Investigative journalism is high risk for a production company, Lindgren says. His company has to go down the road a long way with a story before really knowing if it has that “resonance and reverberation” quality. “And that’s where our backing from Annapurna is really valuable to us,” he says. “We have a backer in Megan Ellison, who wants Mark to take big swings. One of Mark’s classic responses when we’re talking about stories is ‘Ehh, that’s a canoe. I want us to be building battleships.’ ”

A canoe would have floated in 1970s Hollywood, but this is the age of battleships. “Not many people can submit to the discipline required to find these stories,” says Lawson. “Journalists are the ones who have to walk down the beach with their metal detectors, looking for the treasures.”

More in WSJ. Magazine

From <http://www.wsj.com/articles/welcome-to-journalisms-reel-world-1466087662>



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Online Proofing Pros & Cons

I may have mentioned before that I am a member of a writers group in southwest Florida. We meet monthly and traditionally have invited other in or around the writing profession to make presentations to our members. In May, the presenter was a woman who bills herself as The Book Doctor.

During the Q&A after her presentation, she was asked if she had used online proofreading programs. She said she had but found them less than helpful.

Having said that, here is another take. There are a number of proofreading tools available online, some free, some for a fee. There is Grammarly, Paper  Rater, Ginger Software, and others. I selected Slickwrite partly as a lark.

The process is simple. I copier a nonfiction piece of 1,900m words I had written, go to the Slickwrite site, paste my piece into their window and click on “Check.” What you get is shown in the screen capture below.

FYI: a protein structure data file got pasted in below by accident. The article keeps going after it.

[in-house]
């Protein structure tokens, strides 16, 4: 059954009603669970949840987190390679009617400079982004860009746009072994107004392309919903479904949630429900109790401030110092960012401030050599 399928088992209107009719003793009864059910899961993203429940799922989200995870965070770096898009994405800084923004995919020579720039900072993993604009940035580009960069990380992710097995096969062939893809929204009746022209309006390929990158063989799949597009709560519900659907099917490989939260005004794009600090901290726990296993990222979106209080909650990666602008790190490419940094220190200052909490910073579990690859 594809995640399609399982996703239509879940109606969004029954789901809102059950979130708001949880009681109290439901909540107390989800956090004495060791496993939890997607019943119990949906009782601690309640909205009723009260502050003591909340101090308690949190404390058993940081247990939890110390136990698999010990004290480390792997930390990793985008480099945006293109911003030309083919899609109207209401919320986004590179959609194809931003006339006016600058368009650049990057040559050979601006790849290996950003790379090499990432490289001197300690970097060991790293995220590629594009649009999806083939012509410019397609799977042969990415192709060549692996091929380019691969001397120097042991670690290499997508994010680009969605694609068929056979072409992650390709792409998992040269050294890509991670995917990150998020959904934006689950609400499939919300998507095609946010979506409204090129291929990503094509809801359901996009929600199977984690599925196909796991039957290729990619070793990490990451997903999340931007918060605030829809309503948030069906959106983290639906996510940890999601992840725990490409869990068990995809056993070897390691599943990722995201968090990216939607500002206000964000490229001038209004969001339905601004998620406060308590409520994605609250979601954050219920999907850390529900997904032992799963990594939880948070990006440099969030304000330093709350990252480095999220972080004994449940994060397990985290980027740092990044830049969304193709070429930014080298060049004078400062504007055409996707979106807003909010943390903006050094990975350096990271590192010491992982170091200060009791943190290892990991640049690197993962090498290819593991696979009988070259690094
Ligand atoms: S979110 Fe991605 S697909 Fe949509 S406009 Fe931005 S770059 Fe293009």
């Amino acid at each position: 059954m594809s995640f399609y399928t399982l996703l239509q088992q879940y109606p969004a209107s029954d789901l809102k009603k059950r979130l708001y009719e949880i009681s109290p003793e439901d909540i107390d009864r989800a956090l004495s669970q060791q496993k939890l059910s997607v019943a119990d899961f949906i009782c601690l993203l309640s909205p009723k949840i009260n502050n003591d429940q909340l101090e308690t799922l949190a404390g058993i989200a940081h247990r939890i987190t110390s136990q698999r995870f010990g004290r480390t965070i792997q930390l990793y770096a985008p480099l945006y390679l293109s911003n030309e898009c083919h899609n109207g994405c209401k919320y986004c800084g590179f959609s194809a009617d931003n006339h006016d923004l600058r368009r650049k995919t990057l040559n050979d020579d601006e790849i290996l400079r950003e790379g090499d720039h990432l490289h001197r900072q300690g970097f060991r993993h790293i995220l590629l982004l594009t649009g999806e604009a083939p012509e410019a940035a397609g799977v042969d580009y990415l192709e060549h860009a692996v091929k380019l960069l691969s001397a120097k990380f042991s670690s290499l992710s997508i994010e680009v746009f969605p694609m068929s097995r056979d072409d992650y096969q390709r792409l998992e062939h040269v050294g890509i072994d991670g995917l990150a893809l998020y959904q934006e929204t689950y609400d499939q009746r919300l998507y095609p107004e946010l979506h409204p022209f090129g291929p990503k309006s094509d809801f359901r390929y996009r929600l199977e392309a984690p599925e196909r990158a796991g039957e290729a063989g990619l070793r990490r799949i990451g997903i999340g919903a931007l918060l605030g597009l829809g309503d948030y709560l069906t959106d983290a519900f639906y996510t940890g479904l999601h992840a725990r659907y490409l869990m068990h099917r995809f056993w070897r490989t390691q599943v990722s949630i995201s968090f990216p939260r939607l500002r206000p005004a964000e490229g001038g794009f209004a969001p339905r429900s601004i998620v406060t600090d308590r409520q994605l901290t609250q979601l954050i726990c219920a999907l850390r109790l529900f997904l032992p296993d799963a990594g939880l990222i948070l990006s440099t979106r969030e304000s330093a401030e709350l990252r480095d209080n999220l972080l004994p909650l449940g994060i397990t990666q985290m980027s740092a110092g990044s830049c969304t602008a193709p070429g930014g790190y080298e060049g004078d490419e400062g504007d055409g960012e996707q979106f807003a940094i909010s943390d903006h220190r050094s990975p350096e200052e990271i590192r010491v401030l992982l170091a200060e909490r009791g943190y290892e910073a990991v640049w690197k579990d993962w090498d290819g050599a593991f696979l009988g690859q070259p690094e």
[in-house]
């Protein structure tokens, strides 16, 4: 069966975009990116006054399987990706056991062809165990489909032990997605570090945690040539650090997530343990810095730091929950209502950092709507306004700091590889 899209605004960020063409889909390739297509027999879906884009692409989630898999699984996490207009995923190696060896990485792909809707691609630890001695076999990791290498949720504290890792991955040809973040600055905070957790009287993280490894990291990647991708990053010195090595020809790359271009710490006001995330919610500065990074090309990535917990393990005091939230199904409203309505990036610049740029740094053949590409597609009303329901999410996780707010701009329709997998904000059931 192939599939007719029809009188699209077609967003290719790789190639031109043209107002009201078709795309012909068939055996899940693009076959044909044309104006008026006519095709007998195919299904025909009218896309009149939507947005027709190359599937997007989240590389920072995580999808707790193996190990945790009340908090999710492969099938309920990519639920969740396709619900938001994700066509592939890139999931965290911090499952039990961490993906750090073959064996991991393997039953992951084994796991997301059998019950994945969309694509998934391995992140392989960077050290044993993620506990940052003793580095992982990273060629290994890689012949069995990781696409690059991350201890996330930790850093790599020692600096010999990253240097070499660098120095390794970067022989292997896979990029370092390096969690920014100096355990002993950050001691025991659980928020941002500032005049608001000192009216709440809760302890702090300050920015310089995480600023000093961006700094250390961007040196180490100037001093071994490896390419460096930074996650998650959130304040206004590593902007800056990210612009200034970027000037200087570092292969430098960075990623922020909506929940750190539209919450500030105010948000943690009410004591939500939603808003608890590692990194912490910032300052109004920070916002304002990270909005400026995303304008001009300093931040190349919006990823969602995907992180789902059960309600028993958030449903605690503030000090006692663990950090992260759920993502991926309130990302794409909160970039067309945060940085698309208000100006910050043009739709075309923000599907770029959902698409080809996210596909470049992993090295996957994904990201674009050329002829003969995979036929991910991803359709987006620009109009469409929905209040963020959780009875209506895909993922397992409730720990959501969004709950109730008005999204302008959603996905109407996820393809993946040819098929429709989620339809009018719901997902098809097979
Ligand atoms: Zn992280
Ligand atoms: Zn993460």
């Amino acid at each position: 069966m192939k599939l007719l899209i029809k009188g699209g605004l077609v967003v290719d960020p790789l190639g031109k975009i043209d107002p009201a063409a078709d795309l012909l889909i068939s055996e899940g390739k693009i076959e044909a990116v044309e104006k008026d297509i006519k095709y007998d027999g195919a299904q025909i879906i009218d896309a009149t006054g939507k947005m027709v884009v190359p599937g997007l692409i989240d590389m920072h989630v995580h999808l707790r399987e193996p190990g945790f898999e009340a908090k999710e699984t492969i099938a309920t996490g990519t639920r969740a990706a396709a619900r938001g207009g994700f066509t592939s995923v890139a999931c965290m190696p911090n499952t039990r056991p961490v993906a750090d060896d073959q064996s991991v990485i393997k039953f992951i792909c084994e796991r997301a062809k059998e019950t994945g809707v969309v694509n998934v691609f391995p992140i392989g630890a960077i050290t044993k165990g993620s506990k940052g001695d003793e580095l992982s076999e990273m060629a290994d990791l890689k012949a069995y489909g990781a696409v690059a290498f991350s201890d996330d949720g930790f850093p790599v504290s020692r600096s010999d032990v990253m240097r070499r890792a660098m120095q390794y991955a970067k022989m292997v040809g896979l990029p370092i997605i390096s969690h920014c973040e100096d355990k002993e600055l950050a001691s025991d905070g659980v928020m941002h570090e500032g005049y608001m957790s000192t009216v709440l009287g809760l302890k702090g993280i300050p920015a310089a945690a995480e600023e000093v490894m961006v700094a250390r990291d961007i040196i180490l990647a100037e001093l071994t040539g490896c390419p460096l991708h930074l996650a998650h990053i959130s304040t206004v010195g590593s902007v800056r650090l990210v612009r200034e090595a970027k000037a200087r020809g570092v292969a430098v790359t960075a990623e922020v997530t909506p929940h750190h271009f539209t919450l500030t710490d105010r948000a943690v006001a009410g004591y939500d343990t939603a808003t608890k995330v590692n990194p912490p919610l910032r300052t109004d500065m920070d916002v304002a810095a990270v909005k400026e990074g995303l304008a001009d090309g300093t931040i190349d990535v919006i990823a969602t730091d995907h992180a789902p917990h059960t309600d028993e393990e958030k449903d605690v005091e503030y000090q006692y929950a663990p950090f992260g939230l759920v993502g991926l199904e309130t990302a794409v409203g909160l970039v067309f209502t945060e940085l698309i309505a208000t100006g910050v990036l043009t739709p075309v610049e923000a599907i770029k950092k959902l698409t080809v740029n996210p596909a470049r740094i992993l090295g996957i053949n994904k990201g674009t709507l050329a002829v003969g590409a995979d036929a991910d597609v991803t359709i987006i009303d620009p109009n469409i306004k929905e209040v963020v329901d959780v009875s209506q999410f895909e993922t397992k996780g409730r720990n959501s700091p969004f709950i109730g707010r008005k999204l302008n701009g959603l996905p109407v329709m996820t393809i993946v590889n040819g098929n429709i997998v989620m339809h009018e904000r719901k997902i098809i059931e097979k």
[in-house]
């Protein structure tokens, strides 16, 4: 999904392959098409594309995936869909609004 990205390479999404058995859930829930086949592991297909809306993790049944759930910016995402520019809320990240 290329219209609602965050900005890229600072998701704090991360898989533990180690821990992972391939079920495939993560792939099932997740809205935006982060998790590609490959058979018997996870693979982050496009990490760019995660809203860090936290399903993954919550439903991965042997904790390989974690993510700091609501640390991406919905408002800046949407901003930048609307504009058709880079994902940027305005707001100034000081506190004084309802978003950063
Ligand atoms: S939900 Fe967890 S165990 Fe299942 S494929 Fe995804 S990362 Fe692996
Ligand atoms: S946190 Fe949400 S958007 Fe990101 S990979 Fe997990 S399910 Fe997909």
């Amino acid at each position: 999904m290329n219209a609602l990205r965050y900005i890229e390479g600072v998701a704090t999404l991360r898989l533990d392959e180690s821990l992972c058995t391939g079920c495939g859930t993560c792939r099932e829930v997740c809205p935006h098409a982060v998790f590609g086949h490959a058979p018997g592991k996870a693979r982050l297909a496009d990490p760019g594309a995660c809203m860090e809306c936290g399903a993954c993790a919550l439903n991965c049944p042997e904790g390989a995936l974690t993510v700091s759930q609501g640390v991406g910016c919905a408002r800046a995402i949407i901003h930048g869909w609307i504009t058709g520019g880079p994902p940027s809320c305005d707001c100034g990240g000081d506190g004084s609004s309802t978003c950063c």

slickwrite screen captureDifferent parts of speech are underlined in different colors. Adverbs and adverbial phrases are underlined with green; prepositions or prepositional phrases with blue; clichés with yellow although there is some duplication As you mouse over the section in question, a balloon appears telling why it is being questions, e.g., “Wordy or redundant phrase.” Click once more and a footer elaborate on the “error” and offers a suggestion or two.

So did it help? Yes it did. I’d had two acquaintances read the selection and they found nothing to criticize or revise. But letting Slickwrite do its thing, at least caused me to question some of what I had written. So, for example, “I read in a newspaper….” Became “I read a newspaper article….” I did examine each adverb more closely with Stephen King’s dictum running through my head: “I believe the road to hell is paved with adverbs, and I will shout it from the rooftops.”